Blog
posted by Kim Benedict on Monday, 23 February 2015
posted by Kim Benedict on Sunday, 15 February 2015
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EVENTS

What we are Reading

 mindfulnessforbeginnersbook 200

 

Relevant Musings

Current thoughts on leadership.

Is Average Ok?

If I asked you to name an average employee at your company, I’m betting a name or face would quickly come to mind. They come in to work their regular shift but rarely put in more than 40 hours per week. They do what is told of them, but don’t ask for more challenging projects. They don’t volunteer for committees, or take the initiative to go above and beyond.

Yes, it would be wonderful if you had all dynamic “A” players on your team, but in the real world, that’s not likely to happen. At some point, you will manage an average employee.

So how do you help this employee reach their full potential? It’s important to have conversations (yes plural) on a regular basis, and not just at their annual review. Find out what motivates them and what they enjoy in their role, as well as their frustrations. Ask them ideas of how to improve processes or procedures in their job or department. Sometimes as managers, if we just ask the question, that in itself is motivating to the employee — they know you care.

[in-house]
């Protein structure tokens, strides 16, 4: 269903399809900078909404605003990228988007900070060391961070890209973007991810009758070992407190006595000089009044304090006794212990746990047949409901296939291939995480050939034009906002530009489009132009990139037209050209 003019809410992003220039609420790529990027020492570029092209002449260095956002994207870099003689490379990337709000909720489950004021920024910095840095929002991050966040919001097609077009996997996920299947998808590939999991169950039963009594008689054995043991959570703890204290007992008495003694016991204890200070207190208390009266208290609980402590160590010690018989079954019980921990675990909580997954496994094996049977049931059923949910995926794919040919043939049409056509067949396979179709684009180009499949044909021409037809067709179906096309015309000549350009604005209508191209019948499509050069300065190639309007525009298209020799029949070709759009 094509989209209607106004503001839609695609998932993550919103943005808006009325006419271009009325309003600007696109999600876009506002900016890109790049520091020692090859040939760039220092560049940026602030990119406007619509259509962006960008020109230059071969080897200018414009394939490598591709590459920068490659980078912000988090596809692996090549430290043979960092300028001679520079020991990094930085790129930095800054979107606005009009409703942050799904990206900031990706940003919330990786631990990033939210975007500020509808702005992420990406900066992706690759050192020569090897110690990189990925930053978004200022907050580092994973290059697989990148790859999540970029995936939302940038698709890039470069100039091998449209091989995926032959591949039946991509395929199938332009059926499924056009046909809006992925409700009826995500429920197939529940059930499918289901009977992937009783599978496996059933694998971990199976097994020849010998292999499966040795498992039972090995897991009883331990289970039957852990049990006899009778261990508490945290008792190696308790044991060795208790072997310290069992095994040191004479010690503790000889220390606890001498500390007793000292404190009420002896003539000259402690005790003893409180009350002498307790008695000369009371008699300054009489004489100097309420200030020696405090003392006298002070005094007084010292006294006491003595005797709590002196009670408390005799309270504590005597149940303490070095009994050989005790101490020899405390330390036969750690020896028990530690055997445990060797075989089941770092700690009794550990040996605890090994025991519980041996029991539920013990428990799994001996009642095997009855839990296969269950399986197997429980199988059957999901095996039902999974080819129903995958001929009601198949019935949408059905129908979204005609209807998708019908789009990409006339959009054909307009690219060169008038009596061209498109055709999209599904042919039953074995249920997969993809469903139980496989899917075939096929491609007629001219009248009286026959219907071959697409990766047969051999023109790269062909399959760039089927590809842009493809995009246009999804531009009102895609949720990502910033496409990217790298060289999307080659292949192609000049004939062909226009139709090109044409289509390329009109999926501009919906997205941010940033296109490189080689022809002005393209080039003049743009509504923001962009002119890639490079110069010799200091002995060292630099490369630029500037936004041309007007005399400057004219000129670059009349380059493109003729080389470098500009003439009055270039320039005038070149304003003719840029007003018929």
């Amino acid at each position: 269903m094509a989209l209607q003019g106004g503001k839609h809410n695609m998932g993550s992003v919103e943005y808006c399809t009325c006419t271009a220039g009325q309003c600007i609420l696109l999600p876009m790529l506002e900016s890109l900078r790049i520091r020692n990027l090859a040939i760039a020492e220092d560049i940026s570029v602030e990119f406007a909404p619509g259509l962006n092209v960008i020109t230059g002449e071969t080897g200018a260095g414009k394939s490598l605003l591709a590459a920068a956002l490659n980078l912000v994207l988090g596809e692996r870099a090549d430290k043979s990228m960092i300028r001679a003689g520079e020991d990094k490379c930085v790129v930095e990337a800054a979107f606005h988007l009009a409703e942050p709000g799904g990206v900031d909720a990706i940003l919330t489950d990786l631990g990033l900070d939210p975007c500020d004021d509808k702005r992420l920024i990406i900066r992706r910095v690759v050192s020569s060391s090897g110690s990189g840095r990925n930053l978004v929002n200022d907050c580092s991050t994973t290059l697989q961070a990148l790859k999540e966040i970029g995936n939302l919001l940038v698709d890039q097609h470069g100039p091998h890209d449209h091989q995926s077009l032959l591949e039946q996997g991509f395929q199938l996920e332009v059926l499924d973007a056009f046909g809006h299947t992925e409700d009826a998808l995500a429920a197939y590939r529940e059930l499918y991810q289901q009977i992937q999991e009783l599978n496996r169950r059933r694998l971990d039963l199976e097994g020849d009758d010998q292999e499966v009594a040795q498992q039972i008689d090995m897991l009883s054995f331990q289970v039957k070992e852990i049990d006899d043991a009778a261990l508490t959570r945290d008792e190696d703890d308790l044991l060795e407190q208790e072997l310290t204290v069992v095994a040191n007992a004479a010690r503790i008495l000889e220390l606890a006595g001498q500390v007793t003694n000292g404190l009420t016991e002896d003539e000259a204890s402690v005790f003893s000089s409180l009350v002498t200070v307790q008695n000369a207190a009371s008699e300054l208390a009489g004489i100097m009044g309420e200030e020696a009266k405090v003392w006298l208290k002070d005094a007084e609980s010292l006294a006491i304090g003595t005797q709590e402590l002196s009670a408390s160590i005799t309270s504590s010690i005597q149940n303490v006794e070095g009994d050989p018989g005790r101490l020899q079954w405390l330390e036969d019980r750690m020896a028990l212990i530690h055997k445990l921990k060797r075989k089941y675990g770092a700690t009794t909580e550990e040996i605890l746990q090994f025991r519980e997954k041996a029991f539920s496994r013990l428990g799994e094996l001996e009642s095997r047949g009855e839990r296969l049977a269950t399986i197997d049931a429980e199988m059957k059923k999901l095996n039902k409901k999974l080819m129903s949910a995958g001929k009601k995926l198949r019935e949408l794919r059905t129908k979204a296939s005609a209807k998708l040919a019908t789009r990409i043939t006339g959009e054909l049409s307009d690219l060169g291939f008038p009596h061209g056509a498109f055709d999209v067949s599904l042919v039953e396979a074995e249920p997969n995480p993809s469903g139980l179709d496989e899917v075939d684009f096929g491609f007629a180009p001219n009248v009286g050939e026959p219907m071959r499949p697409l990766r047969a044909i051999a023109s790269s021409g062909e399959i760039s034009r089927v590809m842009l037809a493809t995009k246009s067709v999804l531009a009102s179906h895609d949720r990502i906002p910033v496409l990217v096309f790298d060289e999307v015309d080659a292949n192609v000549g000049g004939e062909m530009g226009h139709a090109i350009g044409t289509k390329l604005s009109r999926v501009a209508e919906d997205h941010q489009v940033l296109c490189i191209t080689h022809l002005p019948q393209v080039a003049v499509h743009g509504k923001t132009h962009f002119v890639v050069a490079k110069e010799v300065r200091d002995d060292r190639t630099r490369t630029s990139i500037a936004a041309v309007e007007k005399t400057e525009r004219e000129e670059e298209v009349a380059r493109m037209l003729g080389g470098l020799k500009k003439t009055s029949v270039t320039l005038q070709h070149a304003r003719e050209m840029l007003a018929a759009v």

Be honest with them. This can be difficult, for example, when they’ve had another manager for years that lead them to believe they were a top employee in the company. They were given the impression they were doing a fantastic job, when in reality, they are just average. And now you come along and have different expectations. This can be a little dicey, but if you set the expectations from the beginning, and continue to have open conversations on a regular basis, it makes it easier for everyone to be on the same page.

Remember the flip side too. Your team is made up of people with different talents, strengths, speeds and priorities. That average employee might also be your most dependable, may never complain, and/or keeps the balance amongst all the personalities within the department. They may not be the leader of the group, the go-getter or the fastest employee in the group, but they may possess strengths that may be overlooked as well.

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